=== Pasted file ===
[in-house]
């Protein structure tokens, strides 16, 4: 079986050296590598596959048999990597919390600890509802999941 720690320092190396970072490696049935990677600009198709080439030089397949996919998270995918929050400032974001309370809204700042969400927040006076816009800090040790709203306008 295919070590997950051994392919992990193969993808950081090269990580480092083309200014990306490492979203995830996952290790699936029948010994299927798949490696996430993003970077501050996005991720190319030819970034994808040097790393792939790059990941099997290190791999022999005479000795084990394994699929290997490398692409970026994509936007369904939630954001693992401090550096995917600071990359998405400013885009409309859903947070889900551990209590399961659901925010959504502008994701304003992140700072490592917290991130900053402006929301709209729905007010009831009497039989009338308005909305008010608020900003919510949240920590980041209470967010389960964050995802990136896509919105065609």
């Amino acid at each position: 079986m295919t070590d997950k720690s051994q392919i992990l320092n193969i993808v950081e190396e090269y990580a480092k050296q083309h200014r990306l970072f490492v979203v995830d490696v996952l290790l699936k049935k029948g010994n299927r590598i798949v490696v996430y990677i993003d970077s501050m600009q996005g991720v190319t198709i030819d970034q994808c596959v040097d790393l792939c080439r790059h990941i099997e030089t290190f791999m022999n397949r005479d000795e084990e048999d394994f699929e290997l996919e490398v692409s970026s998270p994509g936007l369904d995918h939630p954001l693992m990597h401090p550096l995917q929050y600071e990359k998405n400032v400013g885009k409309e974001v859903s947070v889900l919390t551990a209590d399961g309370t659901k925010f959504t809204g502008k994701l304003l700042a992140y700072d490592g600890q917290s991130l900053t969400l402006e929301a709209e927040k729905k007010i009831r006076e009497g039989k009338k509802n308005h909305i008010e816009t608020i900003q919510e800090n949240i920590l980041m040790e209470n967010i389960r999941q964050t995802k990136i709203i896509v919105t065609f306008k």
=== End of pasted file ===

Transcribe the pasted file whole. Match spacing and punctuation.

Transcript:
[in-house]
């Protein structure tokens, strides 16, 4: 079986050296590598596959048999990597919390600890509802999941 720690320092190396970072490696049935990677600009198709080439030089397949996919998270995918929050400032974001309370809204700042969400927040006076816009800090040790709203306008 295919070590997950051994392919992990193969993808950081090269990580480092083309200014990306490492979203995830996952290790699936029948010994299927798949490696996430993003970077501050996005991720190319030819970034994808040097790393792939790059990941099997290190791999022999005479000795084990394994699929290997490398692409970026994509936007369904939630954001693992401090550096995917600071990359998405400013885009409309859903947070889900551990209590399961659901925010959504502008994701304003992140700072490592917290991130900053402006929301709209729905007010009831009497039989009338308005909305008010608020900003919510949240920590980041209470967010389960964050995802990136896509919105065609």
């Amino acid at each position: 079986m295919t070590d997950k720690s051994q392919i992990l320092n193969i993808v950081e190396e090269y990580a480092k050296q083309h200014r990306l970072f490492v979203v995830d490696v996952l290790l699936k049935k029948g010994n299927r590598i798949v490696v996430y990677i993003d970077s501050m600009q996005g991720v190319t198709i030819d970034q994808c596959v040097d790393l792939c080439r790059h990941i099997e030089t290190f791999m022999n397949r005479d000795e084990e048999d394994f699929e290997l996919e490398v692409s970026s998270p994509g936007l369904d995918h939630p954001l693992m990597h401090p550096l995917q929050y600071e990359k998405n400032v400013g885009k409309e974001v859903s947070v889900l919390t551990a209590d399961g309370t659901k925010f959504t809204g502008k994701l304003l700042a992140y700072d490592g600890q917290s991130l900053t969400l402006e929301a709209e927040k729905k007010i009831r006076e009497g039989k009338k509802n308005h909305i008010e816009t608020i900003q919510e800090n949240i920590l980041m040790e209470n967010i389960r999941q964050t995802k990136i709203i896509v919105t065609f306008k």